139
139

PROPERTY FROM A PRIVATE EUROPEAN COLLECTOR

Aristide Maillol
TORSE DE LA MÉDITERRANÉE
Estimate
300,000500,000
LOT SOLD. 672,500 USD
JUMP TO LOT
139

PROPERTY FROM A PRIVATE EUROPEAN COLLECTOR

Aristide Maillol
TORSE DE LA MÉDITERRANÉE
Estimate
300,000500,000
LOT SOLD. 672,500 USD
JUMP TO LOT

Details & Cataloguing

Impressionist & Modern Art Day Sale

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New York

Aristide Maillol
1861 - 1944
TORSE DE LA MÉDITERRANÉE
Inscribed with the artist's monogram and with the foundry mark Alexis Rudier Fondeur Paris and numbered 6/6
Bronze
Height (not including base): 25 in.
64 cm
Conceived in 1905 and cast during the artist's lifetime in an edition of 6.
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The authenticity of this work has been confirmed by the late Dina Vierny. This work will be included in the forthcoming Catalogue raisonné de l’oeuvre d’Aristide Maillol currently being prepared under the supervision of Olivier Lorquin.

Provenance

Private Collection, Germany
John Rewald & Dina Vierny, Paris (acquired from the above in 1958)
Charles & Rose Wohlstetter, New York (acquired from the above on November 19, 1969 and sold: Sotheby's, New York, November 8, 2006, lot 115)
Acquired at the above sale

Exhibited

New York, Perls Gallery, Aristide Maillol, 1970, n.n.

Literature

Denys Chevalier, Maillol, Paris, 1970, illustration of another cast p. 42
Waldemar George, Maillol, Paris, 1971, illustration of another cast p. 68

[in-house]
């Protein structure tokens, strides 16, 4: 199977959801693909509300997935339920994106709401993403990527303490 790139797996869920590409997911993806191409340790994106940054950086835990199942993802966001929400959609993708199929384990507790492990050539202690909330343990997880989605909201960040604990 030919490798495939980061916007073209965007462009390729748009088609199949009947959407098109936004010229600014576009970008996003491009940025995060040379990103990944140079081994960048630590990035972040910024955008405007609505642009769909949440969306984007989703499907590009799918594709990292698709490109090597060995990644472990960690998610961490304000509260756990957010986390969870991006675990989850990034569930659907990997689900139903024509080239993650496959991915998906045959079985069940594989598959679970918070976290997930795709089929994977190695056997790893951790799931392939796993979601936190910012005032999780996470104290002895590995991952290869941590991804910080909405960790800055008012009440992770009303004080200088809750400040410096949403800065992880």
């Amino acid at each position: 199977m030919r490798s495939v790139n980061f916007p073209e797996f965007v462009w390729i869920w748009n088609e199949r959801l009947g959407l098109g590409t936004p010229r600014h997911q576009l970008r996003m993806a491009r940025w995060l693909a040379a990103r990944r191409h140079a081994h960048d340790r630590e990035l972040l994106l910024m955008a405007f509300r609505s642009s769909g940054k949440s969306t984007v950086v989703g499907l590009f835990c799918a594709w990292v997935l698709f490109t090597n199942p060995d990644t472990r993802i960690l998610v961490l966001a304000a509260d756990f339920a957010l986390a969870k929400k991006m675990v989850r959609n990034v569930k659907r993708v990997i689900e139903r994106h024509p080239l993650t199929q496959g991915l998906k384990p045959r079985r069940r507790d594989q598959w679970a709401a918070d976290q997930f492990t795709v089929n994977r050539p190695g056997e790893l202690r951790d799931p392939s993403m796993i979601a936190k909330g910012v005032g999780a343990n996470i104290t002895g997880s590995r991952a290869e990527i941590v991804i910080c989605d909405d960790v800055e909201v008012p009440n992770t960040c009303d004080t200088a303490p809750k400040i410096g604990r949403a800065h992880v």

Waldemar George, Aristide Maillol et l'âme de la sculpture, Neuchâtel, 1977, illustration of another cast p. 152

Catalogue Note

This beautifully nuanced female torso is directly related to Maillol's full-bodied sculpture of 1905, La Méditerranée. In preparation for both these works, Maillol had rendered several preliminary drawings, reliefs and small maquettes. The present work focuses on the part of the anatomy which fascinated him most. The isolated torso demonstrates Maillol's ability to single-out elements of the body and reveal their solitary beauty. One is often reminded of idealized figures of Greco-Roman sculpture when considering Maillol's work, and this sculpture in particular is evocative of some of the most legendary examples of Antiquity; yet there is something distinctly modern about Torse de la Méditerranée in its unadorned simplicity. Through the subtlest twist of his figure's hips, Maillol is able to convey the power and strength of a fully formed body.  

Bertrand Lorquin writes that, "Maillol was indeed the first to make the giant step into modern art, considering the art work as an end in itself. Gide was not wrong to call Maillol the inventor of silence in sculpture. As another writer, Claude Roy, was later to say, 'Rodin invented a speechless universe filled with a thousand shouts, and the wordless mouths of the creatures he gave birth to will never stop gasping their unappeasable wail of woe throughout time. Maillol opens the gates of an orchard's realm of silence where shrilling cicadas and murmuring springs weave their torpid terror round Eve and invisible Adam.' The work has no message other than its inwardness.  Maillol heralds Brancusi's radically simplified volumes and Henry Moore's dislocations" (Bertrand Lorquin, Maillol, New York, 2002, p. 48).

Impressionist & Modern Art Day Sale

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New York